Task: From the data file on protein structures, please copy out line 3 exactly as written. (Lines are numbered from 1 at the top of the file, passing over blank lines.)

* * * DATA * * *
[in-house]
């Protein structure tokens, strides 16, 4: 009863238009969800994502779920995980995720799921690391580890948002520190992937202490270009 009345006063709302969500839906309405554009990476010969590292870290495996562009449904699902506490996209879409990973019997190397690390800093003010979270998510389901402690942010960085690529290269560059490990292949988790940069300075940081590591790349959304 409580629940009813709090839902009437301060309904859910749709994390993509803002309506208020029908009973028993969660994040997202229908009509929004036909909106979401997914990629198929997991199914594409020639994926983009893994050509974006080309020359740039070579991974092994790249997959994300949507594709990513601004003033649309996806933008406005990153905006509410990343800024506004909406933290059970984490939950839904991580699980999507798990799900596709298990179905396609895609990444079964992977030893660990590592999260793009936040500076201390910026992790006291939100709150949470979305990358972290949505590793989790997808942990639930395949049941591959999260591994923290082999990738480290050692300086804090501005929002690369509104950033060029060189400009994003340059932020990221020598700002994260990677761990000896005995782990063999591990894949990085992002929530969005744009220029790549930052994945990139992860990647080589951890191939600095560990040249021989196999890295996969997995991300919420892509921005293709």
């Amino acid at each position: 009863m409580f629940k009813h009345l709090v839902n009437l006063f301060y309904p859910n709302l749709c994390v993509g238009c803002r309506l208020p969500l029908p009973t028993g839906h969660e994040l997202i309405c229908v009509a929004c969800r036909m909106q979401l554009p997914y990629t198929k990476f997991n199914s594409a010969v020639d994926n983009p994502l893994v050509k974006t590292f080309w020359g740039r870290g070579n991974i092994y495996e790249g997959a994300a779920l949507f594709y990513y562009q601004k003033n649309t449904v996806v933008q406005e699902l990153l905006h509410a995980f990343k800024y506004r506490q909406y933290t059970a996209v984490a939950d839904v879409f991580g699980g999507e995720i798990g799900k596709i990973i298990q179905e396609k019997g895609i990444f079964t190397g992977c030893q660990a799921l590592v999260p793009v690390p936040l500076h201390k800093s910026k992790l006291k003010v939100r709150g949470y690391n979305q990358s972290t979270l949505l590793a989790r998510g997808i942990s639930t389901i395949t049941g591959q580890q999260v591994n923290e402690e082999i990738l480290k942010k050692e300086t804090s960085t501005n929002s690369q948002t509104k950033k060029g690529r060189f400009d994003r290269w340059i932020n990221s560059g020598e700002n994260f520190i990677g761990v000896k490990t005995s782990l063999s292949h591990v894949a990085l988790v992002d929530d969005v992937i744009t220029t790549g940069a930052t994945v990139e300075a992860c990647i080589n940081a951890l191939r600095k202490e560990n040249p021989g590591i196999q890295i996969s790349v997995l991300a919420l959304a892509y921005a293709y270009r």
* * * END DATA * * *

């Amino acid at each position: 009863m409580f629940k009813h009345l709090v839902n009437l006063f301060y309904p859910n709302l749709c994390v993509g238009c803002r309506l208020p969500l029908p009973t028993g839906h969660e994040l997202i309405c229908v009509a929004c969800r036909m909106q979401l554009p997914y990629t198929k990476f997991n199914s594409a010969v020639d994926n983009p994502l893994v050509k974006t590292f080309w020359g740039r870290g070579n991974i092994y495996e790249g997959a994300a779920l949507f594709y990513y562009q601004k003033n649309t449904v996806v933008q406005e699902l990153l905006h509410a995980f990343k800024y506004r506490q909406y933290t059970a996209v984490a939950d839904v879409f991580g699980g999507e995720i798990g799900k596709i990973i298990q179905e396609k019997g895609i990444f079964t190397g992977c030893q660990a799921l590592v999260p793009v690390p936040l500076h201390k800093s910026k992790l006291k003010v939100r709150g949470y690391n979305q990358s972290t979270l949505l590793a989790r998510g997808i942990s639930t389901i395949t049941g591959q580890q999260v591994n923290e402690e082999i990738l480290k942010k050692e300086t804090s960085t501005n929002s690369q948002t509104k950033k060029g690529r060189f400009d994003r290269w340059i932020n990221s560059g020598e700002n994260f520190i990677g761990v000896k490990t005995s782990l063999s292949h591990v894949a990085l988790v992002d929530d969005v992937i744009t220029t790549g940069a930052t994945v990139e300075a992860c990647i080589n940081a951890l191939r600095k202490e560990n040249p021989g590591i196999q890295i996969s790349v997995l991300a919420l959304a892509y921005a293709y270009r």